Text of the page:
Women – both married and single – were expected to give their bodies to any man who wanted them and were forbidden to use birth control.

Attractive female members also became “Flirty Fishers” – women sent to seduce influential and wealthy men to raise money.

Initially, the sex was limited to adults but after the birth of Berg’s adopted son Ricky Rodriquez, in 1975, the cult took an even darker twist.

Ricky – son of Berg’s lover Karen Zerby – was to become a “guinea pig” of sexual experimentation and, from birth, Berg surrounded him with a team of nannies who were instructed to “introduce him to sex”.

In 1982, when he was seven, his sick upbringing was documented in an illustrated book called The Story of Davidito, which included pictures of his sexual abuse and was distributed to communes around the world.

Before long a sick edict – known as the Law of Love – was issued at family meetings.

“David Berg’s letter said that anybody could have sex with anybody else regardless of age,” recalls Christina. “I sat in the meeting with everybody else reading that and I knew what it meant.

“It was now time for us children to be part of this.”

In a chilling recording, Berg can be heard telling his followers: “He’s going to advocate child sex? Yes. He’s going to advocate child brides? Yes.”

Jemima was 12 when she was forced to sleep with men.

“You had to make yourself available to men for sex,” she says.

“They taught us it was a privilege. We were placed on sharing schedules, which was a rotation of different men.

Once we had a dress up night and we had a tent with fortune teller who looked into her crystal ball and told you your sexual partner for the night.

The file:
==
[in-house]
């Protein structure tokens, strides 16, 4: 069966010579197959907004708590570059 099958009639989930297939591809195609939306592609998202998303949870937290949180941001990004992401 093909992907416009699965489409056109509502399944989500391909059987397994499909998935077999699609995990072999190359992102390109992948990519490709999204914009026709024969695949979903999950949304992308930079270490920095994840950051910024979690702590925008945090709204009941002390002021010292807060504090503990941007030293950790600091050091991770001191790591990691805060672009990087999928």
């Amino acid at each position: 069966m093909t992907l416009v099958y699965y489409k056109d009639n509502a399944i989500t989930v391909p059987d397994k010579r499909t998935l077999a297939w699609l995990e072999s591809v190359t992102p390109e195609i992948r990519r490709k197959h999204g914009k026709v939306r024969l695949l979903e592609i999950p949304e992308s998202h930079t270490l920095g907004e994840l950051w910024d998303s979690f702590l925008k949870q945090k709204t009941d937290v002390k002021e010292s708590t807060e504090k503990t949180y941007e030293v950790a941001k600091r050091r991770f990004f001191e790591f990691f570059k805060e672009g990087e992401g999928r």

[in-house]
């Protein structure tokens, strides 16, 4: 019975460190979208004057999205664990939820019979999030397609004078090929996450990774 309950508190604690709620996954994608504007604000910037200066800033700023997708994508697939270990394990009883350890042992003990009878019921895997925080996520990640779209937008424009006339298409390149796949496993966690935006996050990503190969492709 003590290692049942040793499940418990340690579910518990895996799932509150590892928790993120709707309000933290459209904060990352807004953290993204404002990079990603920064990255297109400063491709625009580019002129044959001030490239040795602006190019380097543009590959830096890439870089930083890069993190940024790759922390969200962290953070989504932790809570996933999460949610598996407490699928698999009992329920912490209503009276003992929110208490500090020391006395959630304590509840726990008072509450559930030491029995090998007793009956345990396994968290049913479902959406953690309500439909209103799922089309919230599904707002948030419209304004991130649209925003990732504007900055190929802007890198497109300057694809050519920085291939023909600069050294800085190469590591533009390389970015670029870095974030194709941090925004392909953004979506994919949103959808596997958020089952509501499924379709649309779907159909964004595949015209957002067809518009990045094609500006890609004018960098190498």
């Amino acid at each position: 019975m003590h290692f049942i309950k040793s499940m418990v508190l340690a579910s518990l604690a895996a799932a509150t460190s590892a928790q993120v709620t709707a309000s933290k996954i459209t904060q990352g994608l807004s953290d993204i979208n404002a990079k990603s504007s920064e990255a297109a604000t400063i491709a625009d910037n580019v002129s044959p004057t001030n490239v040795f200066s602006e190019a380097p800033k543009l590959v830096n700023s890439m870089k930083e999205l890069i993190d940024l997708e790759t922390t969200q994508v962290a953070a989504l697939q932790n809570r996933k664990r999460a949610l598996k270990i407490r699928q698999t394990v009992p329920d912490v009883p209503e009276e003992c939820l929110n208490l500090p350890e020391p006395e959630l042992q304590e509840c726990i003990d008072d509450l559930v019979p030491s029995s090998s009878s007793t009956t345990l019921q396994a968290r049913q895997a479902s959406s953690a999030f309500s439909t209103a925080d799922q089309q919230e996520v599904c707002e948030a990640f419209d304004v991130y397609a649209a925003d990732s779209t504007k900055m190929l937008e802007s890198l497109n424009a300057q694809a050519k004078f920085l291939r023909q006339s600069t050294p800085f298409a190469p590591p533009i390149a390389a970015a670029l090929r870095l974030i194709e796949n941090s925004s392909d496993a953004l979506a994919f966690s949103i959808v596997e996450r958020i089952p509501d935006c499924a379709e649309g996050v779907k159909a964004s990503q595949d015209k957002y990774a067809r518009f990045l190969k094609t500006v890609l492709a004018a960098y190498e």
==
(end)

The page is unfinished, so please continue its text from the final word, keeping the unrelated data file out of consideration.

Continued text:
“You weren’t allowed to say no. If you said no, they would specifically put you with people you didn’t want to be with.”

Christina recounts her own initiation into sex, at the age of 12.

“A couple came and took me to their bedroom and instructed me in the ‘ways of love,” she says.

“Afterwards I went to the bathroom and was cleaning myself up and feeling bad about myself that I didn’t like it. I thought there was something wrong with my heart and my soul. That I wasn’t right with God.

“We were told that sex was how to show God’s love.”

If the children didn’t comply, they were beaten with a board.

Survivor Dawn Watson recently revealed children were made to sleep with “uncles”, were sent to a “spanking room” for punishment and were shown pictures of naked women nailed to a cross.

The group also set up “prison camps” in Japan, Thailand and the Philippines for teenagers who were considered “rebellious”, who were locked in solitary confinement for weeks, starved and beaten until they “confessed” their sins.